If you asked why I first wanted to become an attorney, the answer would not be what you expected. It was summer camp. After my junior year of high school, I attended Buckeye Girls State, where I participated in a mock state government, voted in an election, and practiced writing bills. I found the experience fascinating, and thanks to my talented history teacher, my interest in law and government continued to grow throughout my senior year.
In college, I then went on to double major in history and political science. At the time, my older sister was in law school, and she showed me how my innate passions could translate into a practical career. So, I followed in her footsteps and decided to take the LSAT. As someone who always dreaded standardized testing, I anticipated the worst. To my surprise, I did unexpectedly well and earned a full-ride scholarship to the University of Toledo’s College of Law.
Finding My Niche
The story about my first position after graduation is slightly less glamorous. Though I lucked out in the sense that I landed a job quickly and became a senior associate after three short months, I disagreed with how the firm was run from the moment I started. Every attorney has a different management style and philosophy, and I quickly recognized that I needed to branch out on my own in order to implement my unique approach to handling clients and the law.
To me, the practice of law is a way to give back to the community. My clients are the backbone of my firm, and I believe they should always be treated as such. Many people have told me that they find attorneys intimidating, which is sad because our true purpose is to serve their needs. Please know that if you choose to partner with me, you will receive clear and consistent communication. You deserve to stay updated regarding your case, and I will ensure that you do.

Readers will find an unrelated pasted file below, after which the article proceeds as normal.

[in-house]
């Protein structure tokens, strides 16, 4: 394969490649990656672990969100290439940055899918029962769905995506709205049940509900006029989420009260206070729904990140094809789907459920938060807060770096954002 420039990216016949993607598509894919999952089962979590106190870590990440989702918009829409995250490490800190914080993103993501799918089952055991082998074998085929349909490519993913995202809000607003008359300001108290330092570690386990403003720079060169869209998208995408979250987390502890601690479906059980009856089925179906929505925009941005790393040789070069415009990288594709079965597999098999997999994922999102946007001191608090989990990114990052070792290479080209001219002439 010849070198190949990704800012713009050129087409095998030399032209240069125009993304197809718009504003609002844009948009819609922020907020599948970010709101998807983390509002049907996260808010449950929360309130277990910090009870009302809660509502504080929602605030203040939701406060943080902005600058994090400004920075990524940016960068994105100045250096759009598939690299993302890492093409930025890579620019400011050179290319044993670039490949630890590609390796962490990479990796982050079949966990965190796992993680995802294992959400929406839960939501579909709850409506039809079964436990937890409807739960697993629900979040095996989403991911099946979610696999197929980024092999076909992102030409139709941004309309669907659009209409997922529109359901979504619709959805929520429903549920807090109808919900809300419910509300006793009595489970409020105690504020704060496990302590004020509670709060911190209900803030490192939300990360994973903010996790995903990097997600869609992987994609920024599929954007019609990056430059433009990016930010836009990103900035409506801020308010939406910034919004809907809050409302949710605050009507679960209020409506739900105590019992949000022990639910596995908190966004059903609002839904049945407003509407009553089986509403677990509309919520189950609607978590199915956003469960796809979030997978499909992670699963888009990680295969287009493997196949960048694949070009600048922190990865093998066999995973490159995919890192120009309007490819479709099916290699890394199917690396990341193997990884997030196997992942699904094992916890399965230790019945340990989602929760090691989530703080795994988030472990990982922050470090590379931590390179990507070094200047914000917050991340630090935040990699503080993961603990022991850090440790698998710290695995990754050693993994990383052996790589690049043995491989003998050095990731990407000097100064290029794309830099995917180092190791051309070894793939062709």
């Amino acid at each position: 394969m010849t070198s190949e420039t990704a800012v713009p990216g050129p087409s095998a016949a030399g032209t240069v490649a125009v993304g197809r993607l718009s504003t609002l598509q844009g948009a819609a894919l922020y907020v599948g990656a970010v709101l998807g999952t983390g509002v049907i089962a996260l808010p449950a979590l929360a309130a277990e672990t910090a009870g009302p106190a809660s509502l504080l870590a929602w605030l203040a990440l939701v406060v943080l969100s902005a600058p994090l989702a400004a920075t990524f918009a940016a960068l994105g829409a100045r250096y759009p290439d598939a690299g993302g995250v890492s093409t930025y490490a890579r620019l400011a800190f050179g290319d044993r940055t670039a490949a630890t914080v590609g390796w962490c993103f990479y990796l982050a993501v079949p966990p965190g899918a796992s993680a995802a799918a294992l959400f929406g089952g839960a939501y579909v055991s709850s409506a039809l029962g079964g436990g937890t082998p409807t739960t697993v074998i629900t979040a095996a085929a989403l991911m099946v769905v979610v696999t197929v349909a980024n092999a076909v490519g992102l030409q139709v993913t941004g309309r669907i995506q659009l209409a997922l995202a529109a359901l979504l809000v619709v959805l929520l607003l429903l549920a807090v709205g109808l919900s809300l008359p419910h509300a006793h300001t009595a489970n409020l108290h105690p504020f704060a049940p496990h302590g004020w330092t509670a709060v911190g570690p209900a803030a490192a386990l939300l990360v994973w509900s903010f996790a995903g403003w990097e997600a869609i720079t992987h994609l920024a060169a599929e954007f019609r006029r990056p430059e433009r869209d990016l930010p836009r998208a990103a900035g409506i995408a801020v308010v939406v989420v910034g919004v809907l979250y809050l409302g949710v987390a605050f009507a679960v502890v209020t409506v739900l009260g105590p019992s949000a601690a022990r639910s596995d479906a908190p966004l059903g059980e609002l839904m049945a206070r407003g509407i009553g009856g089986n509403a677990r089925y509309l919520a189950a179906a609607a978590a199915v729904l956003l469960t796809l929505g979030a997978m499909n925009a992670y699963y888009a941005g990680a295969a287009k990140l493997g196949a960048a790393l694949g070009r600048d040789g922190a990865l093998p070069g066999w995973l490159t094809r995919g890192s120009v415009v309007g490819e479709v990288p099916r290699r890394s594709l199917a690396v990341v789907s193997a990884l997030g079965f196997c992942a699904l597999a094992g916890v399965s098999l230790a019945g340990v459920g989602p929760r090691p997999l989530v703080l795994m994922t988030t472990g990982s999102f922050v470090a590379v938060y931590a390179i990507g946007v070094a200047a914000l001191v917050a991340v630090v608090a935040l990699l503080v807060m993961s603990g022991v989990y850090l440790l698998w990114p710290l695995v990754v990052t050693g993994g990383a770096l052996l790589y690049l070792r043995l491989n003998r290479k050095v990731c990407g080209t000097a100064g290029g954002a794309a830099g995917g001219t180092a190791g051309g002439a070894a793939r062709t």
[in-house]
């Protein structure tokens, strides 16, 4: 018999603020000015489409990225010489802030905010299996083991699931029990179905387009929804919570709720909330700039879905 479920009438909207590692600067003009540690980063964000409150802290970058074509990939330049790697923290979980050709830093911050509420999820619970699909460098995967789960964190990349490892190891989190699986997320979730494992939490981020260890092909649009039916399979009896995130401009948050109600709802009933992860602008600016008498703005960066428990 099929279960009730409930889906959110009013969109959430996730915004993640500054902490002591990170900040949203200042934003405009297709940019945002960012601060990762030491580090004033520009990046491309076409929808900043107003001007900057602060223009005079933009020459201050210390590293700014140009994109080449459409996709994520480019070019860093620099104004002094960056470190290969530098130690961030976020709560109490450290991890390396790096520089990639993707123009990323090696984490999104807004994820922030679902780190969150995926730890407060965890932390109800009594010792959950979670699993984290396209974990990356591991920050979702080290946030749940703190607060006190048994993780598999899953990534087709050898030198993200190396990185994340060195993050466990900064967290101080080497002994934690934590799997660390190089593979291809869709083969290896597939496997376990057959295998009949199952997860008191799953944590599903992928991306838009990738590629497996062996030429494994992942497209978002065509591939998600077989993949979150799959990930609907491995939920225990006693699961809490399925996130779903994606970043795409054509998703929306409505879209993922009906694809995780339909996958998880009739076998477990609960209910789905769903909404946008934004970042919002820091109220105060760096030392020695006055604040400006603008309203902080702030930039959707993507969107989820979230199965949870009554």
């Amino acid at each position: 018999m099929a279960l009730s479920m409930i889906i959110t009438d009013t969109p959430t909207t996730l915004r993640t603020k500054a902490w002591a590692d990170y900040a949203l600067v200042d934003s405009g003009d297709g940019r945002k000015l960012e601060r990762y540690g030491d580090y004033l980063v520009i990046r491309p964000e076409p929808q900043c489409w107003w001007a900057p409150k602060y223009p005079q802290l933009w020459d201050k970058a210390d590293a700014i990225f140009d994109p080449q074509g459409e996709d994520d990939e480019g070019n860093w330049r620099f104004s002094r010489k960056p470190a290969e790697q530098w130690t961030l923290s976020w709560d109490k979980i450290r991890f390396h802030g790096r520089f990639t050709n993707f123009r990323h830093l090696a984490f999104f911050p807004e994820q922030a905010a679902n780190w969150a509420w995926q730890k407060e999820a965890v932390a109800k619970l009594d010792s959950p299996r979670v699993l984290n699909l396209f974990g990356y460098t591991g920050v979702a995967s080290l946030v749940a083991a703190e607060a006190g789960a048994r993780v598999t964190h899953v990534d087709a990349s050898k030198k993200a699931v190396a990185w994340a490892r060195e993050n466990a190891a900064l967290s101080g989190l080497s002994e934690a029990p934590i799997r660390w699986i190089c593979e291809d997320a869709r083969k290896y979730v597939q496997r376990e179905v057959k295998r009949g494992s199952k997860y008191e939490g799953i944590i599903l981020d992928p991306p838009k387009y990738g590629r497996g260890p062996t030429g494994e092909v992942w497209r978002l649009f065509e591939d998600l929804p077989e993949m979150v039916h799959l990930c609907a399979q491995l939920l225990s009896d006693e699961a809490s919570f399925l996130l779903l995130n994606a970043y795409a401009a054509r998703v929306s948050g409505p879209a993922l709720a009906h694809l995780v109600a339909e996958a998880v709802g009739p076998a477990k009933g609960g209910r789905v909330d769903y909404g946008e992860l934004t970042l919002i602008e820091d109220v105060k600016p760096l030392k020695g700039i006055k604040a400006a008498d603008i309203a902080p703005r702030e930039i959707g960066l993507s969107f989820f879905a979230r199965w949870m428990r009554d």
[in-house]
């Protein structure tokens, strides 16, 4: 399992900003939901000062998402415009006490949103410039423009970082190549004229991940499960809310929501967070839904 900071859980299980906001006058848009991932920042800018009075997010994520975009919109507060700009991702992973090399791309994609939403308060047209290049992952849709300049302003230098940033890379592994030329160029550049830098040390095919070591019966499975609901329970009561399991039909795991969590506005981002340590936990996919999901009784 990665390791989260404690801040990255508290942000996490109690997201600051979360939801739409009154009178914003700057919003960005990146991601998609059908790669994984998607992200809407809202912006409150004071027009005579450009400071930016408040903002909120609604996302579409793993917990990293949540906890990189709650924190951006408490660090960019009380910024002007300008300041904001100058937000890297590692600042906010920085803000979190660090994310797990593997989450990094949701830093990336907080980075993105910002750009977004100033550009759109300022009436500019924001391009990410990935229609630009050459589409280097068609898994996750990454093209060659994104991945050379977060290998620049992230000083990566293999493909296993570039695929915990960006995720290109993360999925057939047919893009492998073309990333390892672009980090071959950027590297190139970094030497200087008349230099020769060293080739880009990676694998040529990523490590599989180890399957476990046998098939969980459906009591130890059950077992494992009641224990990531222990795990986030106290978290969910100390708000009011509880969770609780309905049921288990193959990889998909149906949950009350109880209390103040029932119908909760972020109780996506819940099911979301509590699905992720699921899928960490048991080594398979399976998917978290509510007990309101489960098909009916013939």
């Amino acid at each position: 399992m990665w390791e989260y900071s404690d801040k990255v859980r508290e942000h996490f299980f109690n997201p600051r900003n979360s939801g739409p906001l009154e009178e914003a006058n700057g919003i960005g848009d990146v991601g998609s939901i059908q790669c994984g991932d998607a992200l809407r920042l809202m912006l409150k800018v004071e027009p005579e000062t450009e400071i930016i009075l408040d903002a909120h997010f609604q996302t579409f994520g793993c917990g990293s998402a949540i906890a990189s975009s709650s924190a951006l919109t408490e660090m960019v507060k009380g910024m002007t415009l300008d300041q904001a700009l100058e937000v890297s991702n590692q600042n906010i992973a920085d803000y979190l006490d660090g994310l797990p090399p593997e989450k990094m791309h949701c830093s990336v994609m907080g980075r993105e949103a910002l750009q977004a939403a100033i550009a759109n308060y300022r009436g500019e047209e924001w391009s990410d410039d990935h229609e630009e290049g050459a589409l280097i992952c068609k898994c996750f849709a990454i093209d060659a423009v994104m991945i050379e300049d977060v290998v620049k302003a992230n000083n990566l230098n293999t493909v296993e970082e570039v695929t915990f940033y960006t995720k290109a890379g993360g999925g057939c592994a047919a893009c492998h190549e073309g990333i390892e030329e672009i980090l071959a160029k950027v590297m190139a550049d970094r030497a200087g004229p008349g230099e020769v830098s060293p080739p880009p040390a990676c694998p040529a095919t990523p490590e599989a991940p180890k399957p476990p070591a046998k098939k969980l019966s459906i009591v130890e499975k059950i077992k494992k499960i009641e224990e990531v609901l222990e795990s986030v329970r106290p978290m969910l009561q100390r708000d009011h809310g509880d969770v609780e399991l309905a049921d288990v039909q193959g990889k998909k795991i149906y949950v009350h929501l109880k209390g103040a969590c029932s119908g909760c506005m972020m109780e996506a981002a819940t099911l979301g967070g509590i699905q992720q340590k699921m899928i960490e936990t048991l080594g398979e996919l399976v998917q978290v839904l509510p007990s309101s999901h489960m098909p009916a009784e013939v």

Throughout my years of practice, I have discovered that being a lawyer is about much more than simply upholding the law. Truth be told, it intertwines with many of my interests and pastimes, such as helping the community and empowering other women, which likely stem from being raised by the director of a nonprofit. Volunteering has been a part of my life ever since I can remember, but I now feel that I can serve the residents of Columbus more than ever.
Professionally, I invest much of my time in Dress for Success - Columbus, where I give bankruptcy seminars and assist women with career development. It’s a cause that is very near and dear to my heart, but I support many other organizations, as well. I’m highly active in the Junior League of Columbus, a member of the Goodwill Service Board, and a frequent volunteer at the Kelton House Museum & Garden, to name a few.
Outside of my practice and my charity work, you can likely find me playing with my dog at the park, singing along at a concert, or attending one of the many arts and cultural events around Columbus. Being out and about and meeting new people every day makes life worth it. Plus, it allows me to better communicate and relate to others both in and out of my practice.
U.S. District Court, Northern District of Ohio
U.S. District Court, Southern District of Ohio
Ohio State Bar
Florida State Bar
Juris Doctor - University of Toledo, College of Law
Bachelor of Arts, History & Political Science - Miami University
Professional Associations & Memberships
Member - Columbus Bar Association (CBA)
Member - Ohio State Bar Association (OSBA)
Member - American Bar Association (ABA)
Member - International Women’s Insolvency and Restructuring Confederation (IWIRC)
Member - Credit Education Coalition (CEC)
Member - Women for Economic & Leadership Development (WELD)
Speaker - Dress for Success - Columbus
Member - Zeta Tau Alpha Sorority
Member - Junior League of Columbus, Ohio
Member - Goodwill Service Board
Volunteer - Kelton House Museum & Garden
Past Board Member - Very Special Arts - Ohio